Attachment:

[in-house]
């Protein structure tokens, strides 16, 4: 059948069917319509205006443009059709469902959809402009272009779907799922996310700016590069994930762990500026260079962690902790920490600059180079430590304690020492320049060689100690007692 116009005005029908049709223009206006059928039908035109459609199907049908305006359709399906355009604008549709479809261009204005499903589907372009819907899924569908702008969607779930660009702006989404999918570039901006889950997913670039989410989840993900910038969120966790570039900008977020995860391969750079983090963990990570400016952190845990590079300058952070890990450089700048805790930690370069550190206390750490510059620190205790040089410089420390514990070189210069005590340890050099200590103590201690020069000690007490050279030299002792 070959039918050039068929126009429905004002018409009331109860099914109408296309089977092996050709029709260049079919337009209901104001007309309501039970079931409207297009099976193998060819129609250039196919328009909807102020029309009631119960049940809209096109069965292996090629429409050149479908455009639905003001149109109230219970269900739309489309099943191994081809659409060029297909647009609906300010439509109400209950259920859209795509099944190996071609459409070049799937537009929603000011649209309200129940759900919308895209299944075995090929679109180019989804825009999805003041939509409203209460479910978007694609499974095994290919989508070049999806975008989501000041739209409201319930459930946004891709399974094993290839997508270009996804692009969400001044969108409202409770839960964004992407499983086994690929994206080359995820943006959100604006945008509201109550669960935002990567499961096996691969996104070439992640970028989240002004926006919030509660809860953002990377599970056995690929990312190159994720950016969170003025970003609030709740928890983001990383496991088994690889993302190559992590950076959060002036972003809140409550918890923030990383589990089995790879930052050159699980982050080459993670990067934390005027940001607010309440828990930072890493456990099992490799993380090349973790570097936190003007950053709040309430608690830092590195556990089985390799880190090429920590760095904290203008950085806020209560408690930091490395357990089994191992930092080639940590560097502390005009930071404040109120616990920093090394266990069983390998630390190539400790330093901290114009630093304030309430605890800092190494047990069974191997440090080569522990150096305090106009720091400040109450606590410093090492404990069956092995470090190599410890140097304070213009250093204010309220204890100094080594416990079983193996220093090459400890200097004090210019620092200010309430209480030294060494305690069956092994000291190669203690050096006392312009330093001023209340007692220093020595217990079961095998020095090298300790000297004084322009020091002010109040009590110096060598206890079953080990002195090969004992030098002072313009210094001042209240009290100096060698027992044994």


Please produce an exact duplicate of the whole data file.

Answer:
[in-house]
């Protein structure tokens, strides 16, 4: 059948069917319509205006443009059709469902959809402009272009779907799922996310700016590069994930762990500026260079962690902790920490600059180079430590304690020492320049060689100690007692 116009005005029908049709223009206006059928039908035109459609199907049908305006359709399906355009604008549709479809261009204005499903589907372009819907899924569908702008969607779930660009702006989404999918570039901006889950997913670039989410989840993900910038969120966790570039900008977020995860391969750079983090963990990570400016952190845990590079300058952070890990450089700048805790930690370069550190206390750490510059620190205790040089410089420390514990070189210069005590340890050099200590103590201690020069000690007490050279030299002792 070959039918050039068929126009429905004002018409009331109860099914109408296309089977092996050709029709260049079919337009209901104001007309309501039970079931409207297009099976193998060819129609250039196919328009909807102020029309009631119960049940809209096109069965292996090629429409050149479908455009639905003001149109109230219970269900739309489309099943191994081809659409060029297909647009609906300010439509109400209950259920859209795509099944190996071609459409070049799937537009929603000011649209309200129940759900919308895209299944075995090929679109180019989804825009999805003041939509409203209460479910978007694609499974095994290919989508070049999806975008989501000041739209409201319930459930946004891709399974094993290839997508270009996804692009969400001044969108409202409770839960964004992407499983086994690929994206080359995820943006959100604006945008509201109550669960935002990567499961096996691969996104070439992640970028989240002004926006919030509660809860953002990377599970056995690929990312190159994720950016969170003025970003609030709740928890983001990383496991088994690889993302190559992590950076959060002036972003809140409550918890923030990383589990089995790879930052050159699980982050080459993670990067934390005027940001607010309440828990930072890493456990099992490799993380090349973790570097936190003007950053709040309430608690830092590195556990089985390799880190090429920590760095904290203008950085806020209560408690930091490395357990089994191992930092080639940590560097502390005009930071404040109120616990920093090394266990069983390998630390190539400790330093901290114009630093304030309430605890800092190494047990069974191997440090080569522990150096305090106009720091400040109450606590410093090492404990069956092995470090190599410890140097304070213009250093204010309220204890100094080594416990079983193996220093090459400890200097004090210019620092200010309430209480030294060494305690069956092994000291190669203690050096006392312009330093001023209340007692220093020595217990079961095998020095090298300790000297004084322009020091002010109040009590110096060598206890079953080990002195090969004992030098002072313009210094001042209240009290100096060698027992044994």